I know your emotion likes the cow analogy and such, but its just facts you cooked up in your head and are false. May want to go talk to an investor. Not all investments are successful based on a higher price point, dividends are a great investment that many overlook, but I much rather have their dividend than any bond right now!
  • comScore: RIM, Microsoft face mobile market share crisis

    Crisis? Dramatize much? Microsoft's share dropped because people are waiting for the Lumia 900's release this month as well as the Windows Phone 8 being released in the summer. There is no crisis, not for Microsoft anyway. RIM on the other hand, full out panic.
    Loverock Davidson-
    • Heard it before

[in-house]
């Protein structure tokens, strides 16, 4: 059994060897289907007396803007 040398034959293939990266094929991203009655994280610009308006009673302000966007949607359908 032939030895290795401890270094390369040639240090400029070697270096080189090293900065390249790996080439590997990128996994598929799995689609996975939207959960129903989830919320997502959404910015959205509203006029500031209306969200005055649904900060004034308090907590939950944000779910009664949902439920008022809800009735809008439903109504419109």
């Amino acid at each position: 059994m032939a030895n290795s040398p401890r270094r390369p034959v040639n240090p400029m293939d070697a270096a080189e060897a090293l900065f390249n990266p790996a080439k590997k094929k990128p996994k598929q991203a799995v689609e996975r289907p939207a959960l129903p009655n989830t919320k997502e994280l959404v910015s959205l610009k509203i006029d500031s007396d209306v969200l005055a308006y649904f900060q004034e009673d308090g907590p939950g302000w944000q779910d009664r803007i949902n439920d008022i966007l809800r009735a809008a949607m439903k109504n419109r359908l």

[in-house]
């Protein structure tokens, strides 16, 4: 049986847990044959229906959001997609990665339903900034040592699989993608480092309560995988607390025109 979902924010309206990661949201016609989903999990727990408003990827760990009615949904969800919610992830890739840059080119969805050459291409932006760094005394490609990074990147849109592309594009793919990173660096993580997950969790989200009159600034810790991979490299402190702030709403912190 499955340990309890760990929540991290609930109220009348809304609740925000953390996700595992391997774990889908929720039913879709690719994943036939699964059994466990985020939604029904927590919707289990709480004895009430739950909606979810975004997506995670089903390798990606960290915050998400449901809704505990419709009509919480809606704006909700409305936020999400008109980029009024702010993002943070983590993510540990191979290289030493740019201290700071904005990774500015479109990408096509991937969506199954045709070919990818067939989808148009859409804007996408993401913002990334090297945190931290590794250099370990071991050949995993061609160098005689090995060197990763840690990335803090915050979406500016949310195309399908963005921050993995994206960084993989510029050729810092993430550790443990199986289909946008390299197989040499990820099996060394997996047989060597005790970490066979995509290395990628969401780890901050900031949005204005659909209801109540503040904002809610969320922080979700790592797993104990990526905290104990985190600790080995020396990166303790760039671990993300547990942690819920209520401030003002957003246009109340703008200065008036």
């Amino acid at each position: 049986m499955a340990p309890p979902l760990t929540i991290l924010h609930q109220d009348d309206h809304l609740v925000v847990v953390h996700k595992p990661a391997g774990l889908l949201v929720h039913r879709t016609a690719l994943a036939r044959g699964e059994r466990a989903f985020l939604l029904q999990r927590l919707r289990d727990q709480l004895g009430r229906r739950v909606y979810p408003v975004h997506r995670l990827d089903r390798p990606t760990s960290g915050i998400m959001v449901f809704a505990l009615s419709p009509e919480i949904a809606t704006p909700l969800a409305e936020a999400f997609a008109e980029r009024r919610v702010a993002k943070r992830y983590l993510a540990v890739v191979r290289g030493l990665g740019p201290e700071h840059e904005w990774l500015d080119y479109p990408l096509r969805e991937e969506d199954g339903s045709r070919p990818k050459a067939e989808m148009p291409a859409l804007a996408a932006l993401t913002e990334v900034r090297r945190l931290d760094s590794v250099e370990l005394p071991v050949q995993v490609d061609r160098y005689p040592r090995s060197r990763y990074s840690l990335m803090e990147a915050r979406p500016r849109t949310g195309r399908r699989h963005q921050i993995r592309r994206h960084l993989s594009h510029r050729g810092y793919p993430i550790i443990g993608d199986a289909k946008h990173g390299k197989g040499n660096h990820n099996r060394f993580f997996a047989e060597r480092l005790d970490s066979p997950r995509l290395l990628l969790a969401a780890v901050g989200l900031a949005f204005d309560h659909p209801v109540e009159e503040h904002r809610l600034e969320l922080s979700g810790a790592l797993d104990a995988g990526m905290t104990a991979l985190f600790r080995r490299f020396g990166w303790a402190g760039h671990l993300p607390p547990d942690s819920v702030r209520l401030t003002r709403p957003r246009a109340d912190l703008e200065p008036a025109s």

Last year they were waiting for the Lumia 800, now it's the 900. Next will be Windows Phone 8. Meanwhile Netmarketshare shows Windows phones jumping from an 0.41% share in February to 0.42% in March. How many Windows Phones is Microsoft claiming have been activated so far? Oh, wait...
    • yeah

      "Microsoft face mobile market share crisis"

      What market share ?
  • You're mixing things up...

    Like your analysis, the data does not discriminate "Windows Mobile" from "Windows Phone".
    Considering the "retired" nature of Windows Mobile, it is normal that the platform constantly loses market share and likely, at an increasing rate.

    Now, it is more than plausible that this decrease is faster that the Windows Phone growth. Also, the Windows Phone gains, in percentage points, are obviously ridiculized by the Android and iPhone sharp progressions.

    Unfortunately, the data presented is not discrete enough.
    • why discriminate ?

      WP7 is the SAME as WinMo, they both use the ancient CE Kernel from last millenium.

      Well to be more precise, WP7 is WinMo in drag with all useful features removed.

      It ain't fooling anyone.